As a result, Byron decided to look more closely at Charles Mikkelsen: and he recently struck on a glinty archival seam relating to his stay in Australia from 24th August 1937 (when the SS Svenor put Mikkelsen ashore on Thursday Island with appendicitis) to his departure from its shores on the 30th of May 1940 (aboard the SS Tirranna, where he died eleven days later).

In the last few days, Pete Bowes has published excerpts from many of the documents Byron dug up in a series of posts (here, here, here, here, and indeed here).

Mikkelsen claimed that he had previously stayed in Australia between 1924 and 1930 (having jumped ship in Port Adelaide from the Norwegian steamer Bessa), before travelling back to Norway for a little over a year, returning in early 1932: and then went off in a Norwegian tanker in April 1935, before returning in August 1937.

According to NAA Item barcode 5511023, Charles Mikkelsen was (when he passed through port clearance at Port Adelaide on 9th January 1932 on the Tancred) a seaman 5 feet 10 inches in height, fair hair and blue eyes, with no identifying marks. He gave his birthday as 17th July 1902 in Bassjordan, Norway: and was single.

Interestingly, the Tancred was due to arrive at Number 2 Quay at Port Pirie on 5th January 1932 “to load 2,000 tons of lead. At Port Adelaide the Tancred will discharge general cargo and timber, and will load 2,000 tons of barley before sailing for Continental ports.” So there’s also a link to lead you perhaps weren’t expecting. 🙂

(Incidentally, a Charles Mikkelsen arrived in New York from Sydney on the 13th Nov 1924 on the “Eastern Sea”: he was a 22 year old Norwegian, and was 5’8″ tall [according to Ancestry.com].)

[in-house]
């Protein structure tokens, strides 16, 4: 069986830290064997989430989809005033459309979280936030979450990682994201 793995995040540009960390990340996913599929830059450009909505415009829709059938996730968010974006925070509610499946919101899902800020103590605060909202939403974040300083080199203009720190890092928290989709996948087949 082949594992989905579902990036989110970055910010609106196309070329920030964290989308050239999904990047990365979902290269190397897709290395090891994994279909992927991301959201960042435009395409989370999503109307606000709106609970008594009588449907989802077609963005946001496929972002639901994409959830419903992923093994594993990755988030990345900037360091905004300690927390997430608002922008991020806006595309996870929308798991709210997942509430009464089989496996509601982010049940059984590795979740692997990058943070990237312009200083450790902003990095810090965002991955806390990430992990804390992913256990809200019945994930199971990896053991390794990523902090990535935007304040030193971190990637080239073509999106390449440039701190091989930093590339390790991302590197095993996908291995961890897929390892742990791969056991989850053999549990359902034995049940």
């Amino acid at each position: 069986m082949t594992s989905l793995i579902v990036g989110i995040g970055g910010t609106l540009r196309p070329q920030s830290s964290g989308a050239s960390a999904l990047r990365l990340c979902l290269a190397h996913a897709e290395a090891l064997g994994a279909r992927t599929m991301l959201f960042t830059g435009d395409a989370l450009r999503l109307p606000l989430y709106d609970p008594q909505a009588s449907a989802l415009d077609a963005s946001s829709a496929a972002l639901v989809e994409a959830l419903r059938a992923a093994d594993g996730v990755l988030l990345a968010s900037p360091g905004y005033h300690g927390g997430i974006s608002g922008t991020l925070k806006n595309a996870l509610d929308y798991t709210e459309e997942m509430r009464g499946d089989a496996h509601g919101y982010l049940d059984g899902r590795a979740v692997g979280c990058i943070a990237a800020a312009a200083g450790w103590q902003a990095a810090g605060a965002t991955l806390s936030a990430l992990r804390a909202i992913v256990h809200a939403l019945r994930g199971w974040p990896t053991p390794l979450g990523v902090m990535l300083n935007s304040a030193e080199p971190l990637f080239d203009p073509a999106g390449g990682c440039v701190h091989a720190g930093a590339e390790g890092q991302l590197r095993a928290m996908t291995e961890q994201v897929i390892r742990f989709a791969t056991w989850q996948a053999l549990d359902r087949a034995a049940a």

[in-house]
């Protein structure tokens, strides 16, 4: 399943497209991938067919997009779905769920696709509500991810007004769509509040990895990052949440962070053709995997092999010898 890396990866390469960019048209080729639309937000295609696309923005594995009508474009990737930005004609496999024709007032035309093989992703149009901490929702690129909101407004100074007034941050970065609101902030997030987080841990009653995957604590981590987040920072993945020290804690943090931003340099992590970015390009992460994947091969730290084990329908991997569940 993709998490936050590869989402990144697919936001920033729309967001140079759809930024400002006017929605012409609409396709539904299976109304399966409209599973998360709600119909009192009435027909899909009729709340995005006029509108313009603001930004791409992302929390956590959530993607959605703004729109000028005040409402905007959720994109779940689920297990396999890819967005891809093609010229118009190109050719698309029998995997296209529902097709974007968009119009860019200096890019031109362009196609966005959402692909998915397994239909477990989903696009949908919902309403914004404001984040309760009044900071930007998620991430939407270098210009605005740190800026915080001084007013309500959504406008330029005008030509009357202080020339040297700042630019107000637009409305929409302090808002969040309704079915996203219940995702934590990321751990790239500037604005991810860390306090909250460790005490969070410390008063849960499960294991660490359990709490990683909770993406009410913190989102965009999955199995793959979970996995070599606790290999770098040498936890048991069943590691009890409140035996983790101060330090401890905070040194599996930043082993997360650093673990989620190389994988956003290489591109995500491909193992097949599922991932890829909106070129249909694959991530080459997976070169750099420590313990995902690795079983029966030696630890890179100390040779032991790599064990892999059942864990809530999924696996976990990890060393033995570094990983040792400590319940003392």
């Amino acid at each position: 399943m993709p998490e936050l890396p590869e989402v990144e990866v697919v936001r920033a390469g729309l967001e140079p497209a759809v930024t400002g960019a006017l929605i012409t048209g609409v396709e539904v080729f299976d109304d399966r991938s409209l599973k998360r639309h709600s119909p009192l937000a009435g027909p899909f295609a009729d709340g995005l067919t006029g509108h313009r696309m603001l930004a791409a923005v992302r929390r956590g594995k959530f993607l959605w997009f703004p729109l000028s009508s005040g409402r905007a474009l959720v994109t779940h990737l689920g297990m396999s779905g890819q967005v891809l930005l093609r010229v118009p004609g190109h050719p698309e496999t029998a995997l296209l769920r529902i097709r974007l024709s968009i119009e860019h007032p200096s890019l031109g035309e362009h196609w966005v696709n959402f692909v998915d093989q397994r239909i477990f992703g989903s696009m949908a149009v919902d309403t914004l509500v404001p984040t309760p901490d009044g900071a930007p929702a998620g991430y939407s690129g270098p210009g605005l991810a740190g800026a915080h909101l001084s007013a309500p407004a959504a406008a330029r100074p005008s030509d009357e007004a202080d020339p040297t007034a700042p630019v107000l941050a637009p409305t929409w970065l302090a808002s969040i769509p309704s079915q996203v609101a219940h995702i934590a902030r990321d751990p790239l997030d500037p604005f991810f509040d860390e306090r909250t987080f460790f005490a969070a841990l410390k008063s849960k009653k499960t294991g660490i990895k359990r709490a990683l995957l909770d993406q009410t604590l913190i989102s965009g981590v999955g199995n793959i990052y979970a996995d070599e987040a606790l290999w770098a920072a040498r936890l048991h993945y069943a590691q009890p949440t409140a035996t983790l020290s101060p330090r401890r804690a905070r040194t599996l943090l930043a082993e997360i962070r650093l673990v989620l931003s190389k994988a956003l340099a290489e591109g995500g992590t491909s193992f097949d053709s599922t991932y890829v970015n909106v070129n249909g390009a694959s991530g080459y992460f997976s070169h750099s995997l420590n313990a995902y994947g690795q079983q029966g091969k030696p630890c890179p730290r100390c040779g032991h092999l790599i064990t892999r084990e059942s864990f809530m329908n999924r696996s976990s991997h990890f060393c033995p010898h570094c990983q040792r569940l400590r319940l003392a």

I have to say that it’s a confused affair: there would seem to be at least three files for Charles Mikkelsen: C.38/468, C.40/2000, and C.40/2192. Though the authorities of the day eventually decided that these various Mikkelsens were one and the same person, it’s easy to see how they might possibly have been wrong.

A New Zealand Paper Trail

To extend the timeline a little further backwards, I decided to find out more about what connected Mikkelsen to New Zealand: and it didn’t take long to discover what had happened just before his arrival in Australia.

It all started with the M/T Herborg (a few more details here (or here if you prefer to read Norwegian).

herborg

(Picture source)

The Herborg had visited Auckland in May 1932, though sadly I found no passenger list for the Herborg in the NZ archives. Five years later, according to this page, the Herborg was expected from Singapore in March 1937, which is when Charles Mikkelsen got to Auckland.

Several months later, on the 31st July 1937, we catch our first archival glimpse:

NORWEGIAN DESERTER

Seaman to be deported accused intended to marry

“If you have nothing against the Scandinavian race, I would bo much obliged if you could allow me to stay in New Zealand, as I intend to get married shortly,” said Charles Mikkelsen, a Norwegian seaman, aged 34, when he appeared before Mr. F. H. Levien, S.M., in the Police Court yesterday, admitting charges of deserting from the steamer Herberg at Auckland on March 17 and landing as a prohibited immigrant. The Collector of Customs. Mr. J. Mcintosh, said accused was refused permission by the captain of the Herberg to sign off at Auckland, after which he made application to become a permanent citizen of New Zealand. He was told the formalities he would be required to comply with, but he took the law into his own hands, and left his ship. Nothing more was heard of him until he was arrested at Frankton on July 22, after having been engaged in farm work in the Waikato. A deportation order was made by the magistrate, under which accused might be held in custody for not more than six months, pending arrangements being made for him to be placed on board a suitable Norwegian ship. The magistrate told accused the only method to adopt to land in New Zealand would be to comply with the immigration regulations.